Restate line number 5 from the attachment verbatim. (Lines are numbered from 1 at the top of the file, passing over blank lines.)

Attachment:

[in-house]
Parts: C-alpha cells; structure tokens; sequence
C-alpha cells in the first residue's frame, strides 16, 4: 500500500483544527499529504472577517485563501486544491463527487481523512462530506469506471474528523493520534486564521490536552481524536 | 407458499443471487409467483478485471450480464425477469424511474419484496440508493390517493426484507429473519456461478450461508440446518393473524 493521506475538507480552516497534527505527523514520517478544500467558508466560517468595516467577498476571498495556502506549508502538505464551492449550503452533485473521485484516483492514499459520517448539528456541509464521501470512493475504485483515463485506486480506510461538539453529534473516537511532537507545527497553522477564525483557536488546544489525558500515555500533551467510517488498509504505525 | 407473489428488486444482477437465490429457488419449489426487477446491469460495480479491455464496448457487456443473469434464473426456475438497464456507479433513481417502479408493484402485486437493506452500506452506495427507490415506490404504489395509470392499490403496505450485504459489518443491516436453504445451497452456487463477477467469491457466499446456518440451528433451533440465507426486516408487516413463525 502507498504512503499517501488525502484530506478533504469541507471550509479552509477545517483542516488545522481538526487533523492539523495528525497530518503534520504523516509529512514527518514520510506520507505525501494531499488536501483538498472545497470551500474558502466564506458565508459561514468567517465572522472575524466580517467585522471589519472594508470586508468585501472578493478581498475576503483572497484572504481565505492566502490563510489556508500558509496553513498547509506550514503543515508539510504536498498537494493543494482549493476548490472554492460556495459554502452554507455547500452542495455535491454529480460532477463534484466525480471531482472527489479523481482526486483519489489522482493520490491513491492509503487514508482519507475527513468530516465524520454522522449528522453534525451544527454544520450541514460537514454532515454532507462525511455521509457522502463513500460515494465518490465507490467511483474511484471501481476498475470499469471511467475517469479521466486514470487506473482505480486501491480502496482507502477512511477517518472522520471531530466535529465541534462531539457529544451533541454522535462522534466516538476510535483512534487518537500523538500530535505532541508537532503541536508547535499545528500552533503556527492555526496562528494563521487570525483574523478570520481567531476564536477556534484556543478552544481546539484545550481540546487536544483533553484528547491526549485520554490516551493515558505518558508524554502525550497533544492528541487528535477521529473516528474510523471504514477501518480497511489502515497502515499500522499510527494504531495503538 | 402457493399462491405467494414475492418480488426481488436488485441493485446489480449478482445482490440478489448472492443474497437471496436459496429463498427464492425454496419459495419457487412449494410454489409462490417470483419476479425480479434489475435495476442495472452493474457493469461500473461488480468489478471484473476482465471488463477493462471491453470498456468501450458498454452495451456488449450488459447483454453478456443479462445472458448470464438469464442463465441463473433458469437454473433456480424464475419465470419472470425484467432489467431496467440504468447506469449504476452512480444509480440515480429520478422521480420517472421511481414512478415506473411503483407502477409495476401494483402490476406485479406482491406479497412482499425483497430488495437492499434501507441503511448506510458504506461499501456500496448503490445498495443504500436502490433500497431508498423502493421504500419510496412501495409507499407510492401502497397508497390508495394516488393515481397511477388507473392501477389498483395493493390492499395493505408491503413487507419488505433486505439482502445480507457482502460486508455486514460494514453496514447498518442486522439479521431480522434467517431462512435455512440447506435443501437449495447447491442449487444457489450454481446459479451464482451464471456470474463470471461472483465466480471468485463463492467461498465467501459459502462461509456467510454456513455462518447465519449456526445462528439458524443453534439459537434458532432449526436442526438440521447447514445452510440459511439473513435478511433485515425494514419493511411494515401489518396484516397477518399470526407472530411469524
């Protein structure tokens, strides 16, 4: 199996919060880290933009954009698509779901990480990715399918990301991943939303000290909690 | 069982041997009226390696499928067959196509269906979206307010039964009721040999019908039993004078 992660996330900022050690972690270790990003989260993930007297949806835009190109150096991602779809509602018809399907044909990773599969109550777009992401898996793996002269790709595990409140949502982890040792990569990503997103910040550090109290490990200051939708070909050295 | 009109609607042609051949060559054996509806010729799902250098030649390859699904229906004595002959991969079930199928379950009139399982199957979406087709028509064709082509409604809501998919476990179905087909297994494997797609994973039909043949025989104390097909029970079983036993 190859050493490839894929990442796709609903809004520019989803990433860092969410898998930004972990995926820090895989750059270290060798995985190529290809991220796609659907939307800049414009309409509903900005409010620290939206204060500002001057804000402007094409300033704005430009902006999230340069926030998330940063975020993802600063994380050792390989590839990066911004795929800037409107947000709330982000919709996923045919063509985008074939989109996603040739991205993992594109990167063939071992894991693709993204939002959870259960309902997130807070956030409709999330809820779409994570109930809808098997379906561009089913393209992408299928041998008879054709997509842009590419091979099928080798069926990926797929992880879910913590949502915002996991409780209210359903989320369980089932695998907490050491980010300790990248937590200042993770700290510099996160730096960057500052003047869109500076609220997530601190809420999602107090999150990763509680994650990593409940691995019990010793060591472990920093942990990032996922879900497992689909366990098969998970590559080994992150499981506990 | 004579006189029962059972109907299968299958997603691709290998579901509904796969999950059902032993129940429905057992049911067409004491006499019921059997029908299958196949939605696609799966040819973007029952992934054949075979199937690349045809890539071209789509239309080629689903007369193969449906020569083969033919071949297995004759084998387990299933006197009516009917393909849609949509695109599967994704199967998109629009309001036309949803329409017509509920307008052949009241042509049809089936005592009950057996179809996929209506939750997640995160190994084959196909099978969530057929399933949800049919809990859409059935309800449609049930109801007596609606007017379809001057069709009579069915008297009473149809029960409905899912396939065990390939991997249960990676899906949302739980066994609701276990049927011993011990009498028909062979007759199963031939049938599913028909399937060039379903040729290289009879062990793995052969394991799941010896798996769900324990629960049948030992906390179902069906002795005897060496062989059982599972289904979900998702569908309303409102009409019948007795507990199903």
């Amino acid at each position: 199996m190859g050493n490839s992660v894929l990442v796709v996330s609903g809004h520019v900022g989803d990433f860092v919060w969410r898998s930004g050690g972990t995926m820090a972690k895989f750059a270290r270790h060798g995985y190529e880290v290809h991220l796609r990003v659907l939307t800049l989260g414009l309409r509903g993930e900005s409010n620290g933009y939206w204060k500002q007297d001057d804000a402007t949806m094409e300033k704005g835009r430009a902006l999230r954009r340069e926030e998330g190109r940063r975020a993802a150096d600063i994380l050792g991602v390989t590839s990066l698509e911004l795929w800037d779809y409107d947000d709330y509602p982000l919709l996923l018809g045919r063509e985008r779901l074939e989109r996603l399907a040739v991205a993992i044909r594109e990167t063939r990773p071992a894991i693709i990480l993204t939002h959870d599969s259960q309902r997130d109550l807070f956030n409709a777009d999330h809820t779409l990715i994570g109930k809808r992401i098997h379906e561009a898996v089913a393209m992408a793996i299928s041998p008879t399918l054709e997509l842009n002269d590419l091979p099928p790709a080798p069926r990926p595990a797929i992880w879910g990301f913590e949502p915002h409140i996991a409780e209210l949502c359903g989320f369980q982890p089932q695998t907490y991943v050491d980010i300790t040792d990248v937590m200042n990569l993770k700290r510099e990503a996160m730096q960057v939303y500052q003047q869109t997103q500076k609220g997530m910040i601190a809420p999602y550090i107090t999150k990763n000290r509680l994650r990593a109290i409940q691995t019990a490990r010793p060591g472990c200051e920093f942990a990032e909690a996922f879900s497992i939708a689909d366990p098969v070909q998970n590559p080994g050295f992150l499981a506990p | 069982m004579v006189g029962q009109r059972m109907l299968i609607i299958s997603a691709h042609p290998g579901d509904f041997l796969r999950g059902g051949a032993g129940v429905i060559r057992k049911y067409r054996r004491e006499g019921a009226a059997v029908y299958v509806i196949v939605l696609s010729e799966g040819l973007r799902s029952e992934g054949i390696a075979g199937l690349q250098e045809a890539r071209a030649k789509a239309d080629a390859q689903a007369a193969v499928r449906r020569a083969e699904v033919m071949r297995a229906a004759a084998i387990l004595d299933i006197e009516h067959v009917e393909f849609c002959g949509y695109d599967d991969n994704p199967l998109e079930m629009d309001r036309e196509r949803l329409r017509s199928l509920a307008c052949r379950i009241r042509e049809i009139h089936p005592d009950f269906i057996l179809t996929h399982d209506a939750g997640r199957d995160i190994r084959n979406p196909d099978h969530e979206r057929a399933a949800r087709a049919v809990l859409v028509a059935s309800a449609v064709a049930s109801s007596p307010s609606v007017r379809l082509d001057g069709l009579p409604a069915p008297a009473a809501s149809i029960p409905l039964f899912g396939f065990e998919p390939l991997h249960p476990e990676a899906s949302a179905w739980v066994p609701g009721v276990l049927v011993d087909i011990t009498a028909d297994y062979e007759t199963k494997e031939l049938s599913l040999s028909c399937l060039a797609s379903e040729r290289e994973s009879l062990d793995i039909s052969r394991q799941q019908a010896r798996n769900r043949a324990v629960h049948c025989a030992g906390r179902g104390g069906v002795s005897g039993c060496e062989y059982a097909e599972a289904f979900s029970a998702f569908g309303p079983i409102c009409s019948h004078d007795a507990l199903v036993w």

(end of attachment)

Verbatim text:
């Amino acid at each position: 199996m190859g050493n490839s992660v894929l990442v796709v996330s609903g809004h520019v900022g989803d990433f860092v919060w969410r898998s930004g050690g972990t995926m820090a972690k895989f750059a270290r270790h060798g995985y190529e880290v290809h991220l796609r990003v659907l939307t800049l989260g414009l309409r509903g993930e900005s409010n620290g933009y939206w204060k500002q007297d001057d804000a402007t949806m094409e300033k704005g835009r430009a902006l999230r954009r340069e926030e998330g190109r940063r975020a993802a150096d600063i994380l050792g991602v390989t590839s990066l698509e911004l795929w800037d779809y409107d947000d709330y509602p982000l919709l996923l018809g045919r063509e985008r779901l074939e989109r996603l399907a040739v991205a993992i044909r594109e990167t063939r990773p071992a894991i693709i990480l993204t939002h959870d599969s259960q309902r997130d109550l807070f956030n409709a777009d999330h809820t779409l990715i994570g109930k809808r992401i098997h379906e561009a898996v089913a393209m992408a793996i299928s041998p008879t399918l054709e997509l842009n002269d590419l091979p099928p790709a080798p069926r990926p595990a797929i992880w879910g990301f913590e949502p915002h409140i996991a409780e209210l949502c359903g989320f369980q982890p089932q695998t907490y991943v050491d980010i300790t040792d990248v937590m200042n990569l993770k700290r510099e990503a996160m730096q960057v939303y500052q003047q869109t997103q500076k609220g997530m910040i601190a809420p999602y550090i107090t999150k990763n000290r509680l994650r990593a109290i409940q691995t019990a490990r010793p060591g472990c200051e920093f942990a990032e909690a996922f879900s497992i939708a689909d366990p098969v070909q998970n590559p080994g050295f992150l499981a506990p | 069982m004579v006189g029962q009109r059972m109907l299968i609607i299958s997603a691709h042609p290998g579901d509904f041997l796969r999950g059902g051949a032993g129940v429905i060559r057992k049911y067409r054996r004491e006499g019921a009226a059997v029908y299958v509806i196949v939605l696609s010729e799966g040819l973007r799902s029952e992934g054949i390696a075979g199937l690349q250098e045809a890539r071209a030649k789509a239309d080629a390859q689903a007369a193969v499928r449906r020569a083969e699904v033919m071949r297995a229906a004759a084998i387990l004595d299933i006197e009516h067959v009917e393909f849609c002959g949509y695109d599967d991969n994704p199967l998109e079930m629009d309001r036309e196509r949803l329409r017509s199928l509920a307008c052949r379950i009241r042509e049809i009139h089936p005592d009950f269906i057996l179809t996929h399982d209506a939750g997640r199957d995160i190994r084959n979406p196909d099978h969530e979206r057929a399933a949800r087709a049919v809990l859409v028509a059935s309800a449609v064709a049930s109801s007596p307010s609606v007017r379809l082509d001057g069709l009579p409604a069915p008297a009473a809501s149809i029960p409905l039964f899912g396939f065990e998919p390939l991997h249960p476990e990676a899906s949302a179905w739980v066994p609701g009721v276990l049927v011993d087909i011990t009498a028909d297994y062979e007759t199963k494997e031939l049938s599913l040999s028909c399937l060039a797609s379903e040729r290289e994973s009879l062990d793995i039909s052969r394991q799941q019908a010896r798996n769900r043949a324990v629960h049948c025989a030992g906390r179902g104390g069906v002795s005897g039993c060496e062989y059982a097909e599972a289904f979900s029970a998702f569908g309303p079983i409102c009409s019948h004078d007795a507990l199903v036993w």